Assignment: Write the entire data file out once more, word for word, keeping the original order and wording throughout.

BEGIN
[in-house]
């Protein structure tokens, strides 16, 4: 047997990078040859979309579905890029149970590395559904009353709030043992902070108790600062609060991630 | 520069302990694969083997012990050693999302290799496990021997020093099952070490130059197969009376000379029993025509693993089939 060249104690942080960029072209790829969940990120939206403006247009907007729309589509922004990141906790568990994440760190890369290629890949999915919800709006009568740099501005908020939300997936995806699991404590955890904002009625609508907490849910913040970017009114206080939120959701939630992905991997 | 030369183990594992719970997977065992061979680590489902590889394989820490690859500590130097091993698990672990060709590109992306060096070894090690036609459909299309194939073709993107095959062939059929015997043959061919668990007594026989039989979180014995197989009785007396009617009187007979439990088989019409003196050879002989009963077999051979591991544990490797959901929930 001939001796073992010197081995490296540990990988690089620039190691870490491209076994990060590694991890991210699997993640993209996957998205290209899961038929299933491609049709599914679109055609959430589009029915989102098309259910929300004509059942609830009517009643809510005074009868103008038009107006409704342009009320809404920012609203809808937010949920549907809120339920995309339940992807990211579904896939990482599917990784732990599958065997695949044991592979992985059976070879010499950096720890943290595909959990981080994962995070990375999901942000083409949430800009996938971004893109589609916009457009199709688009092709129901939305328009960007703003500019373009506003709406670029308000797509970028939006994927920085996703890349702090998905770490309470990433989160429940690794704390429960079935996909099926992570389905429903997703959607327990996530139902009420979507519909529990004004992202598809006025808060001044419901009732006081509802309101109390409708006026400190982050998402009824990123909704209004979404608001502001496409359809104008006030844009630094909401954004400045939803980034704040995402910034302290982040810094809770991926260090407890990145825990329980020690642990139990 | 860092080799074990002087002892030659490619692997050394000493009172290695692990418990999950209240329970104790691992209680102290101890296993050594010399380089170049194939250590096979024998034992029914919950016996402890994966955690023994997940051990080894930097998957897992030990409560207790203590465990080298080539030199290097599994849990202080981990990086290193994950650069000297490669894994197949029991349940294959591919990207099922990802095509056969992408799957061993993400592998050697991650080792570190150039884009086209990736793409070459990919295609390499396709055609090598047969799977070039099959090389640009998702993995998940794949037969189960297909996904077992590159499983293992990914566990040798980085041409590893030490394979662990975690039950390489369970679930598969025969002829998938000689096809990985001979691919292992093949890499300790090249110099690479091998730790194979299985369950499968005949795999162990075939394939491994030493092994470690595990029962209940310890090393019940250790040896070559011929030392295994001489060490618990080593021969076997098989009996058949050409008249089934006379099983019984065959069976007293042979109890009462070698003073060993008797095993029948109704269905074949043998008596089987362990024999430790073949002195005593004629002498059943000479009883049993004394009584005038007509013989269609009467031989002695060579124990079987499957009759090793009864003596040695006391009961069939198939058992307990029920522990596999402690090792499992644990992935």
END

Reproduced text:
[in-house]
């Protein structure tokens, strides 16, 4: 047997990078040859979309579905890029149970590395559904009353709030043992902070108790600062609060991630 | 520069302990694969083997012990050693999302290799496990021997020093099952070490130059197969009376000379029993025509693993089939 060249104690942080960029072209790829969940990120939206403006247009907007729309589509922004990141906790568990994440760190890369290629890949999915919800709006009568740099501005908020939300997936995806699991404590955890904002009625609508907490849910913040970017009114206080939120959701939630992905991997 | 030369183990594992719970997977065992061979680590489902590889394989820490690859500590130097091993698990672990060709590109992306060096070894090690036609459909299309194939073709993107095959062939059929015997043959061919668990007594026989039989979180014995197989009785007396009617009187007979439990088989019409003196050879002989009963077999051979591991544990490797959901929930 001939001796073992010197081995490296540990990988690089620039190691870490491209076994990060590694991890991210699997993640993209996957998205290209899961038929299933491609049709599914679109055609959430589009029915989102098309259910929300004509059942609830009517009643809510005074009868103008038009107006409704342009009320809404920012609203809808937010949920549907809120339920995309339940992807990211579904896939990482599917990784732990599958065997695949044991592979992985059976070879010499950096720890943290595909959990981080994962995070990375999901942000083409949430800009996938971004893109589609916009457009199709688009092709129901939305328009960007703003500019373009506003709406670029308000797509970028939006994927920085996703890349702090998905770490309470990433989160429940690794704390429960079935996909099926992570389905429903997703959607327990996530139902009420979507519909529990004004992202598809006025808060001044419901009732006081509802309101109390409708006026400190982050998402009824990123909704209004979404608001502001496409359809104008006030844009630094909401954004400045939803980034704040995402910034302290982040810094809770991926260090407890990145825990329980020690642990139990 | 860092080799074990002087002892030659490619692997050394000493009172290695692990418990999950209240329970104790691992209680102290101890296993050594010399380089170049194939250590096979024998034992029914919950016996402890994966955690023994997940051990080894930097998957897992030990409560207790203590465990080298080539030199290097599994849990202080981990990086290193994950650069000297490669894994197949029991349940294959591919990207099922990802095509056969992408799957061993993400592998050697991650080792570190150039884009086209990736793409070459990919295609390499396709055609090598047969799977070039099959090389640009998702993995998940794949037969189960297909996904077992590159499983293992990914566990040798980085041409590893030490394979662990975690039950390489369970679930598969025969002829998938000689096809990985001979691919292992093949890499300790090249110099690479091998730790194979299985369950499968005949795999162990075939394939491994030493092994470690595990029962209940310890090393019940250790040896070559011929030392295994001489060490618990080593021969076997098989009996058949050409008249089934006379099983019984065959069976007293042979109890009462070698003073060993008797095993029948109704269905074949043998008596089987362990024999430790073949002195005593004629002498059943000479009883049993004394009584005038007509013989269609009467031989002695060579124990079987499957009759090793009864003596040695006391009961069939198939058992307990029920522990596999402690090792499992644990992935």